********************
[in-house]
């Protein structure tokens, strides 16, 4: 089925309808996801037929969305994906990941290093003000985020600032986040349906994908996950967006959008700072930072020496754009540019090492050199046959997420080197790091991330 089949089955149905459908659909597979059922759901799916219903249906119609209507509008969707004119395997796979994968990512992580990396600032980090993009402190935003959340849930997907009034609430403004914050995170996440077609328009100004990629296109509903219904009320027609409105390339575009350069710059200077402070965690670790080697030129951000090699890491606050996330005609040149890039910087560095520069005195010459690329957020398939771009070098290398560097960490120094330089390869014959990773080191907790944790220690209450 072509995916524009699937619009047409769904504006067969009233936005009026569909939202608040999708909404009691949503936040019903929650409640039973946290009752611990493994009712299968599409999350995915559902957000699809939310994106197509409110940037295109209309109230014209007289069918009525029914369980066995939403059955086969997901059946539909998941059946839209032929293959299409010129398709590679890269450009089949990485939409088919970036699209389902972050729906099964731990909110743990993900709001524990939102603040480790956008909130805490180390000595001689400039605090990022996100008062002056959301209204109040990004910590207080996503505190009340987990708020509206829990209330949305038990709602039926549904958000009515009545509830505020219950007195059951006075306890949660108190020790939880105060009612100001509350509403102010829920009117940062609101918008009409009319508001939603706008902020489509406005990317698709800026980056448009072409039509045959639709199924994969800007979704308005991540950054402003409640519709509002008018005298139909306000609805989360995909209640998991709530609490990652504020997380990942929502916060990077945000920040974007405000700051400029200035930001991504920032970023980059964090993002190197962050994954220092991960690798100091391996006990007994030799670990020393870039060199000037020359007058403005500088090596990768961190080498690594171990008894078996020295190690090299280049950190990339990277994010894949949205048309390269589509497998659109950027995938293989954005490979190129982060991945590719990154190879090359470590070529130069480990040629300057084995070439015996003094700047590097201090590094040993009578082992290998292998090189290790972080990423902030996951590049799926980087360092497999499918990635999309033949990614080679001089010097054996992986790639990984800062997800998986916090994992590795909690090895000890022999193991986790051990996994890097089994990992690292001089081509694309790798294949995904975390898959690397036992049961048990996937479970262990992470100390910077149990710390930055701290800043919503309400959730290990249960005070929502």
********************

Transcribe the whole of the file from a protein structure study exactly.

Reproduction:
[in-house]
């Protein structure tokens, strides 16, 4: 089925309808996801037929969305994906990941290093003000985020600032986040349906994908996950967006959008700072930072020496754009540019090492050199046959997420080197790091991330 089949089955149905459908659909597979059922759901799916219903249906119609209507509008969707004119395997796979994968990512992580990396600032980090993009402190935003959340849930997907009034609430403004914050995170996440077609328009100004990629296109509903219904009320027609409105390339575009350069710059200077402070965690670790080697030129951000090699890491606050996330005609040149890039910087560095520069005195010459690329957020398939771009070098290398560097960490120094330089390869014959990773080191907790944790220690209450 072509995916524009699937619009047409769904504006067969009233936005009026569909939202608040999708909404009691949503936040019903929650409640039973946290009752611990493994009712299968599409999350995915559902957000699809939310994106197509409110940037295109209309109230014209007289069918009525029914369980066995939403059955086969997901059946539909998941059946839209032929293959299409010129398709590679890269450009089949990485939409088919970036699209389902972050729906099964731990909110743990993900709001524990939102603040480790956008909130805490180390000595001689400039605090990022996100008062002056959301209204109040990004910590207080996503505190009340987990708020509206829990209330949305038990709602039926549904958000009515009545509830505020219950007195059951006075306890949660108190020790939880105060009612100001509350509403102010829920009117940062609101918008009409009319508001939603706008902020489509406005990317698709800026980056448009072409039509045959639709199924994969800007979704308005991540950054402003409640519709509002008018005298139909306000609805989360995909209640998991709530609490990652504020997380990942929502916060990077945000920040974007405000700051400029200035930001991504920032970023980059964090993002190197962050994954220092991960690798100091391996006990007994030799670990020393870039060199000037020359007058403005500088090596990768961190080498690594171990008894078996020295190690090299280049950190990339990277994010894949949205048309390269589509497998659109950027995938293989954005490979190129982060991945590719990154190879090359470590070529130069480990040629300057084995070439015996003094700047590097201090590094040993009578082992290998292998090189290790972080990423902030996951590049799926980087360092497999499918990635999309033949990614080679001089010097054996992986790639990984800062997800998986916090994992590795909690090895000890022999193991986790051990996994890097089994990992690292001089081509694309790798294949995904975390898959690397036992049961048990996937479970262990992470100390910077149990710390930055701290800043919503309400959730290990249960005070929502």